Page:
Irish citizens feel excluded from public life.  It is widely felt that the wishes of the public are ignored by politicians, Councils and Government.  One of the consequences of this is the low percentage of people who actually vote, people lack confidence in the process.

The Housing Rights & Reform Alliance is proposing to make public consultation meaningful and binding.

Outside of elections politicians seem to do as they please, we continually see policy introduced that is widely objected to.  The efforts to privatise our water in recent years was a glaring example, eventually massive public protest turned back that attempt at imposing policy.  In Cork the Boycott Irish Water campaign collected 24,000 names on a petition against water privatisation, but City Hall ignored it.

However, mechanism to prevent Government or Councils from imposing their will are few.

The process of public consultation does exist, but it has little or no affect.

Council’s engage in public consultation, it is required on planning permissions, changes to zoning or land usage etc.  All major development projects go through a phase whereby detailed plans are published and members of the public are invited to make submissions.

Most consultations attract little interest but every so often a red-hot issue comes up, causing massive public concern; such as the incinerator at Ringaskiddy, the new plastics factory in Skibbereen, upgrade of the N28 to motorway, the OPW’s Quay Walls scheme for city flood defences and more.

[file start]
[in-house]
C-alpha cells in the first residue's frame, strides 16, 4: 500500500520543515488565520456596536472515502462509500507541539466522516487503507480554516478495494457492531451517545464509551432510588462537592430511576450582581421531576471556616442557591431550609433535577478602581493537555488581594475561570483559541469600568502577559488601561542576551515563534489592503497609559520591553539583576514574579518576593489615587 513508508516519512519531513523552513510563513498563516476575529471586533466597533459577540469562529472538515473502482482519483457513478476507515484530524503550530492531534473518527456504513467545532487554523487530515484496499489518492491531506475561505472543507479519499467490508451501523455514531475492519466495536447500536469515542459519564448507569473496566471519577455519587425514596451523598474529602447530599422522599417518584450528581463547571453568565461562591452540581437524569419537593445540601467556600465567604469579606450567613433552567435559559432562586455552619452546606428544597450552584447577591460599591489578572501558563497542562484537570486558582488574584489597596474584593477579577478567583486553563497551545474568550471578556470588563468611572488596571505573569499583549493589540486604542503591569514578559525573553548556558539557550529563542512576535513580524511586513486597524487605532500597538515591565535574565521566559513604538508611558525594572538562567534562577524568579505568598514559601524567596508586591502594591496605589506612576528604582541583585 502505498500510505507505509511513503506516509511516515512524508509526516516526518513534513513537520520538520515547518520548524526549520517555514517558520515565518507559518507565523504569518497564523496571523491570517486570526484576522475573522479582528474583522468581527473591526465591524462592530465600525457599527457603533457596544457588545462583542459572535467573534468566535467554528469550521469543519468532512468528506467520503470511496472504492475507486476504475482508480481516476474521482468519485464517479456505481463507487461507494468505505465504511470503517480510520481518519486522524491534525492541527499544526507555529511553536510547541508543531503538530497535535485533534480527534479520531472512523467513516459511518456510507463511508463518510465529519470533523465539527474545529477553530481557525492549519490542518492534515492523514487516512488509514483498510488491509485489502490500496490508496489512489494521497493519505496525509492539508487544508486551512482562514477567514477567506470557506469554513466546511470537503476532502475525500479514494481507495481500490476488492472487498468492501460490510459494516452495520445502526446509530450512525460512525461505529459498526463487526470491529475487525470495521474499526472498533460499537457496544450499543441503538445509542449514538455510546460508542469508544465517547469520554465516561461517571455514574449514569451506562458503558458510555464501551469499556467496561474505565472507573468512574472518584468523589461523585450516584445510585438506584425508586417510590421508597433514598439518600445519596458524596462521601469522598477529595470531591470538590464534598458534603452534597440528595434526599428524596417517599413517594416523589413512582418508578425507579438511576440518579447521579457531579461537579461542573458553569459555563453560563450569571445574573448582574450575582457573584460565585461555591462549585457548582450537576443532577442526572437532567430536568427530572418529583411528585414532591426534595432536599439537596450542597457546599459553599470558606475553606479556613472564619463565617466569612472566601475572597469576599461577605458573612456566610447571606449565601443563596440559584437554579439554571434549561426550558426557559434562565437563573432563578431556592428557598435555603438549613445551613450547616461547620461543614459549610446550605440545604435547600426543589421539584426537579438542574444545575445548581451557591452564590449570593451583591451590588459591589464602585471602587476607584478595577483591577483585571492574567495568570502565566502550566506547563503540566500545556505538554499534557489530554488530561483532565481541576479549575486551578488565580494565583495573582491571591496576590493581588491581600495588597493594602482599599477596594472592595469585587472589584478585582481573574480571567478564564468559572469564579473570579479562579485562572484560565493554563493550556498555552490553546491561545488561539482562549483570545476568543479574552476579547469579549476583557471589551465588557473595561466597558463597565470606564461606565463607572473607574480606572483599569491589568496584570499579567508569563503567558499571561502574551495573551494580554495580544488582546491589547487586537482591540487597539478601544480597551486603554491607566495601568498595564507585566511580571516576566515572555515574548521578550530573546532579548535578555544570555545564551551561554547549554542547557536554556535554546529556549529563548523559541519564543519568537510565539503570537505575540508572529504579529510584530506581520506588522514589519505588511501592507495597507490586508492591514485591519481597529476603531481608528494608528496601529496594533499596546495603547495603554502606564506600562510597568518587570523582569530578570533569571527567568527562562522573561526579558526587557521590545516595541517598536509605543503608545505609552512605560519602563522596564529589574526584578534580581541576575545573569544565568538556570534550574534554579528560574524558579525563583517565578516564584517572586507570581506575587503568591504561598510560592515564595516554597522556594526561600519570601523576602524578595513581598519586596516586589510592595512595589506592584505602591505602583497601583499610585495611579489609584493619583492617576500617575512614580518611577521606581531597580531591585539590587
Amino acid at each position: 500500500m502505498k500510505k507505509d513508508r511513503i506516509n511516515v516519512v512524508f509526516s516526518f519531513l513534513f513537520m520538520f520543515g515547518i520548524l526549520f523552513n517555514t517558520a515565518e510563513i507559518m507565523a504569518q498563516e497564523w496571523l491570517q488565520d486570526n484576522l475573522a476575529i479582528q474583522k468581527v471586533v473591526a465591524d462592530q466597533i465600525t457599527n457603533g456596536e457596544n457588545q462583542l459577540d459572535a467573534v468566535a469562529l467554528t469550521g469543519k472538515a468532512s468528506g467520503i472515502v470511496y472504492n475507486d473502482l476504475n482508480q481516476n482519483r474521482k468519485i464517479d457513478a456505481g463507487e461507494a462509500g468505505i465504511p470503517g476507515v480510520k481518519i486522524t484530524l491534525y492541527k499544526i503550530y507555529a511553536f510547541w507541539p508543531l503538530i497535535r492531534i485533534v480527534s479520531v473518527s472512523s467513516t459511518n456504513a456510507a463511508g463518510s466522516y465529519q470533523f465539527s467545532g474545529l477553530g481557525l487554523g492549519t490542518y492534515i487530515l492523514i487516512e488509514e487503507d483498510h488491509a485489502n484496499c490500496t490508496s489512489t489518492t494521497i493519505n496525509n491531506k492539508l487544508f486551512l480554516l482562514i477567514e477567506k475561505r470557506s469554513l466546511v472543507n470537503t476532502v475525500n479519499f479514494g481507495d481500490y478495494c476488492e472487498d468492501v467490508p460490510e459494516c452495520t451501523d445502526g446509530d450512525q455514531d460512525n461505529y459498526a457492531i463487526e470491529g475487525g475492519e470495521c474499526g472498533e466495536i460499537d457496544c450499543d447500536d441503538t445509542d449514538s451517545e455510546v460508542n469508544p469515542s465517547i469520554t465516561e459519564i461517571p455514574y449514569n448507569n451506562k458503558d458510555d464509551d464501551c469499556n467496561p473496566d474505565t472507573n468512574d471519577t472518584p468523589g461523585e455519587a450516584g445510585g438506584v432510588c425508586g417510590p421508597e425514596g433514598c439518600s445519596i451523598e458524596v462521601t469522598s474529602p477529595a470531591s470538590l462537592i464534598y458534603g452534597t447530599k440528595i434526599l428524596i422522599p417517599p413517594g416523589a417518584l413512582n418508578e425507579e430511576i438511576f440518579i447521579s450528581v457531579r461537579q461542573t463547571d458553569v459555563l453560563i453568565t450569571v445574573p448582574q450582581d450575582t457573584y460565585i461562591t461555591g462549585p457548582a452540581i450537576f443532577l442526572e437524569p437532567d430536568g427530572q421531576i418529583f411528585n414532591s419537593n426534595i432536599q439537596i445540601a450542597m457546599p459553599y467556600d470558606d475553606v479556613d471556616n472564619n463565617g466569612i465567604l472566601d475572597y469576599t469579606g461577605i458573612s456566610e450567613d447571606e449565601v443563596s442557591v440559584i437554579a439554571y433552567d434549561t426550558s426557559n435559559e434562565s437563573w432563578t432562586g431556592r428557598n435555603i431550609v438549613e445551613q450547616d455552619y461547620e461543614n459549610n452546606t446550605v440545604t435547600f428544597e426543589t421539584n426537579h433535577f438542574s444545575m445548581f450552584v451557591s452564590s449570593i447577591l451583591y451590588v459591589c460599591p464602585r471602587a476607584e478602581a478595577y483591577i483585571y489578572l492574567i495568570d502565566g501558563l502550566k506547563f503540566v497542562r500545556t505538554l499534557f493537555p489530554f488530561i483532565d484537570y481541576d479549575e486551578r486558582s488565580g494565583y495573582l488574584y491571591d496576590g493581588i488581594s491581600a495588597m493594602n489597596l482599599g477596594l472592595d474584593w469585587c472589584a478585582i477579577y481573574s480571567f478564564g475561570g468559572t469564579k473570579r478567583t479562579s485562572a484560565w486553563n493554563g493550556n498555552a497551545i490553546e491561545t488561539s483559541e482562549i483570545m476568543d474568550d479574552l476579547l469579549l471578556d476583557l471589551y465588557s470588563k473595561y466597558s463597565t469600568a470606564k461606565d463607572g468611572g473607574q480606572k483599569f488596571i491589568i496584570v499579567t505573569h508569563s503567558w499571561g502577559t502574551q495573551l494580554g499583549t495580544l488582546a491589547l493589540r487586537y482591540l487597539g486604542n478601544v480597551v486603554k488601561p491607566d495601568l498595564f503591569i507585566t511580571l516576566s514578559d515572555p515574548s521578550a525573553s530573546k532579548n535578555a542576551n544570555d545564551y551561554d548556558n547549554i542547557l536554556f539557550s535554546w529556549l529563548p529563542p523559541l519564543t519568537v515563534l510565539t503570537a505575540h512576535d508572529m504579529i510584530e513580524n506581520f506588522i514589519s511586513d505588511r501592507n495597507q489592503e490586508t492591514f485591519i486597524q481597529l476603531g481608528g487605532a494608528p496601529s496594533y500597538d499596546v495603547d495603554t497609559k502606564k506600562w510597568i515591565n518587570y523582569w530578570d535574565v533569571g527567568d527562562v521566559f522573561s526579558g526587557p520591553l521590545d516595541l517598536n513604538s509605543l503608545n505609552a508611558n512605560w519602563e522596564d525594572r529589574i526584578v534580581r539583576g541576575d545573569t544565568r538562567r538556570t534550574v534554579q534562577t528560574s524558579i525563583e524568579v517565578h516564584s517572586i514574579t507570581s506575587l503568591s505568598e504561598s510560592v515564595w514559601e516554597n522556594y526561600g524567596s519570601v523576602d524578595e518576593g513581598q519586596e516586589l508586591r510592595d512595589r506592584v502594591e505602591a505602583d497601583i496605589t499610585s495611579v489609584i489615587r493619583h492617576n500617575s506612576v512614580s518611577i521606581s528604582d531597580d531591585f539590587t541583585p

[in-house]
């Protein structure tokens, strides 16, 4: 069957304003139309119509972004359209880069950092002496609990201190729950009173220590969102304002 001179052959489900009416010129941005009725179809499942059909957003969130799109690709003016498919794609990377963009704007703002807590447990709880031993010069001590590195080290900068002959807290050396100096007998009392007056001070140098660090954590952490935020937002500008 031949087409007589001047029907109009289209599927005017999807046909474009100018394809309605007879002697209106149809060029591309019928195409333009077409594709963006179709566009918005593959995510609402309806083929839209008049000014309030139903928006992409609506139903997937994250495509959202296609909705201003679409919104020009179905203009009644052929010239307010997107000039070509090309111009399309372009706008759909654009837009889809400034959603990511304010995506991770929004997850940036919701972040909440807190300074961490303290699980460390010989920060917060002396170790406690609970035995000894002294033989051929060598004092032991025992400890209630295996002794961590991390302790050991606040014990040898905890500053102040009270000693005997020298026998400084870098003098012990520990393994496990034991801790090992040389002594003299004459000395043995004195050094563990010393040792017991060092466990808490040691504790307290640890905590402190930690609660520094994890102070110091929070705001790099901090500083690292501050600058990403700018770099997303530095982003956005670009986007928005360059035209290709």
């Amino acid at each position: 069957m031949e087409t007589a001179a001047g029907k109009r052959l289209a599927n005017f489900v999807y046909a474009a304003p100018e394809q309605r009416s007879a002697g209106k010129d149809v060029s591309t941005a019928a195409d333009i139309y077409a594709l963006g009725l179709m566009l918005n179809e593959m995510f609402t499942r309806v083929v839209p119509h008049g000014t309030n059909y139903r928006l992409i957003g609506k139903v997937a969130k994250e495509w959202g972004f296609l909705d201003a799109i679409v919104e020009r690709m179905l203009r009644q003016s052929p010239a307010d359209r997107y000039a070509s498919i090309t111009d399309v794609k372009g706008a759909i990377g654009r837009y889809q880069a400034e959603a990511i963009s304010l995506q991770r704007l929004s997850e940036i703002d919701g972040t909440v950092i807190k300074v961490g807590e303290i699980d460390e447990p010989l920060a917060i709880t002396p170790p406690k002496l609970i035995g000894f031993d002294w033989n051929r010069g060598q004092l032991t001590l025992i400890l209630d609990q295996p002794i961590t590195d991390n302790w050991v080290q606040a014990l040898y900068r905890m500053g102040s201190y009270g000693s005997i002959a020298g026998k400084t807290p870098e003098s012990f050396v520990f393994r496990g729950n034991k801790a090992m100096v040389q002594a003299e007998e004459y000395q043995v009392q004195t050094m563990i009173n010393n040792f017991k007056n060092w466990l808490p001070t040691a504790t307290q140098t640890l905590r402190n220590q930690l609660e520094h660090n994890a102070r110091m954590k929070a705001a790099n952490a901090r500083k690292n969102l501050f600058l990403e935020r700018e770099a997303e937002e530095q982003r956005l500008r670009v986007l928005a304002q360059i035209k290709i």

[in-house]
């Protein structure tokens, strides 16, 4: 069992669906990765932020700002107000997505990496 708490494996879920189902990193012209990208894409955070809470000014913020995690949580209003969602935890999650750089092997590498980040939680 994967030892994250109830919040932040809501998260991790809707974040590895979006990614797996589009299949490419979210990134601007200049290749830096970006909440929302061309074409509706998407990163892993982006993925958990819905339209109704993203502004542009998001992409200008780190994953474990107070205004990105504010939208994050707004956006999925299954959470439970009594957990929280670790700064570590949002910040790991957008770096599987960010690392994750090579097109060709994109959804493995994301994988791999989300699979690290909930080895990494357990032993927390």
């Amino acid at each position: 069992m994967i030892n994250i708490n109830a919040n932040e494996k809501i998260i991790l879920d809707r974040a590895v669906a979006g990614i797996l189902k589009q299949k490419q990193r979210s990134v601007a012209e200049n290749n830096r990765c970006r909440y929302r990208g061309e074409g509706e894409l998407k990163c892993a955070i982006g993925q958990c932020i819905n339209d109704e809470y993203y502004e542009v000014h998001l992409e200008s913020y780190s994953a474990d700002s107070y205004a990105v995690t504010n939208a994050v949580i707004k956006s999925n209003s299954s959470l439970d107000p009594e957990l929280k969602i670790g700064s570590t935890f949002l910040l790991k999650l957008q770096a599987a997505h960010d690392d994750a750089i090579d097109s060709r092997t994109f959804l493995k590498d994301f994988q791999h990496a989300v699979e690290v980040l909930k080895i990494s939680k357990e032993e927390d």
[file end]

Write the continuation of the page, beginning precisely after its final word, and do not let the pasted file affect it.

There were huge numbers of submissions made by members of the pubic on each of these issues, mainly to object, but the schemes were approved anyway.

It seems that public consultation places no obligation on either Councils or planning authorities to act according to the wishes of the people, they are only obliged to listen.

In each of the red-hot issues mentioned the communities involved have been forced to resort to very expensive High Court appeals to defend their interests – in Ringaskiddy the community are on their 3rd High Court appeal, all financed by themselves.

This highlights the short-coming, why is public consultation so meaningless?

The role of Local Government is defined in our Constitution, it is to provide “a forum for the democratic representation of local communities” (article 28A).  Surely this implies that a mechanism should exist through which the people can express their will on particular issues, and that this should decide things?

A solution faces us: Cork city voters are being asked by plebiscite on May 24th if we wish to have a directly elected Lord Mayor, we are encouraging a YES vote, it will give some badly needed accountability.

This process of plebiscite should be adopted to decide major issues of public concern, such as mentioned above.

The Housing Rights & Reform Alliance proposes that:

  1. Citizens should be able to initiate a plebiscite, maybe by collecting the names of 10% of the voters in any electoral area.
  2. A simple majority of Council members should be able to initiate one and that the result should be binding.

This would be a powerful measure to strengthen democracy and it should be used for national issues too – the detail on how to do this can be discussed but we feel strongly that there must be a mechanism through which the people can decide critical issues, and that such decisions are binding.